annually from just offshore of the lake, to provide ballast for
unburdened sailboats. The removal accelerated shore erosion to such an
extent that farmers, seeing the loss of their land, successfully
pressured the government to institute the "three-rod law" in 1857,
which made it illegal to gather rocks within 15 metres of the
But the damage was already done. Other development projects over the
years show a similar pattern: destruction followed by attempts to slow
or stop the destructions. Unregulated activity followed by regulation,
but "only when the damage became serious were limits set, a reaction
that effectively 'closed the door after the horse had escaped.'"
(Regeneration, p. 151-152). Not much has changed, despite the griping
over the western shoreline of lake Ontario, one is struck by the
intensity of development," notes the "Regeneration" study (p.
152). From industrial development in Hamilton to Toronto's
recreational lakefill project, Ontario Place, to endless breakwaters
that protect boats and land from the lake's waves, the original
lakeshore was destroyed.
One of the commission's
proposals were "greenways" along the shores of the lake that would both
protect what was left of the natural shoreline and provide a
recreational space that everyone could enjoy. The commission used
earlier studies to bolster its position. One of those was a provincial
study made in 1991 called The
Waterfront Trail: First Steps from Concept to Reality
(Reid et al., 1991). In the same year, a Citizens for a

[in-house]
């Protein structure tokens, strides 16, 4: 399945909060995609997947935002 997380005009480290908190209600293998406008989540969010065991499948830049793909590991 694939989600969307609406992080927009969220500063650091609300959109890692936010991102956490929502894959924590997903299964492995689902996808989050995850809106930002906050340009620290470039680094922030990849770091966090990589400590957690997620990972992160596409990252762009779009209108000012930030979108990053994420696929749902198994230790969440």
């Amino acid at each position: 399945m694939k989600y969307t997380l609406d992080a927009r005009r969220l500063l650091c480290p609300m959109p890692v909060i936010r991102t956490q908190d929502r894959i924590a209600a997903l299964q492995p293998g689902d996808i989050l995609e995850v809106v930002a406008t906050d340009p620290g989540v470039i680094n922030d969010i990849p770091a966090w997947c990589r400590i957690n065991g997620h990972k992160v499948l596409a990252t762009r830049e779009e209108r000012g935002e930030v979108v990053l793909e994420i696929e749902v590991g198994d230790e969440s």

Greenway (CFLAG) was created. As the report "Regeneration"
describes, the word "greenways" describes environmental
and publicly accessible areas that connect "wildlife habitats to each
other, human communities to other human communities, city to country,
people to nature" (p. 179).
As a result of the commission's
report, the Waterfront Regeneration Trust was formed in 1992.
immediately set about working to mitigate environmental damage created
by such developments as highways and gravel pits near the waterfront.
It also worked with communities and public and private landowners to
develop the waterfront trail. In 1995, it opened a "virtually
continuous" trail from Stoney Creek to Trenton. Since then, it has more
than doubled the length of the trail to create a continuous trail from
Niagara-on-the-Lake to Brockville and farther. A possibly old page on
the trail's site envisions an eventual link up with the Great
Lakes Seaway Trail
that runs south of Lake Ontario, mostly
through upper New York State.
American Seaway Trail is a "road trip" with suggestions for walking
along the way; it's anything but a greenway. Hopefully the trust also
wants to connect with trails throughout Quebec, and maybe link with the
International Appalachian Trail
or the original Appalachian Trail
at Mount Katahdin in Maine.
trust works continuously to maintain and extend the trail. Different
numbers are bandied around as to the eventual length of the trail. The
difference from page to page on the trail's website can be frustrating.
However, it seems that 780 kilometres are "designated" or signed and
there are 120 km undesignated, which means there is either a gap in the
trail or the section is unsigned.
At present, I have
walked from Presqu'ile Park to just short of Napanee. As noted above, these
are some of the most difficult sections. Many of the communities along
this section have not committed to or do not have the funds for
greenways. Continued development makes this an increasingly
difficult goal even if there were local political will do do this.
I started walking these sections in 2005. I have neglected them for
some years (as of September, 2013). This is partly because not much
new work has been done in my area to take the waterfront trail away
from busy roads. However, as one moves west from Trenton,
things improve significantly.
Tyendinaga to Belleville
Belleville to Trenton
Trenton to Presqu'ile Park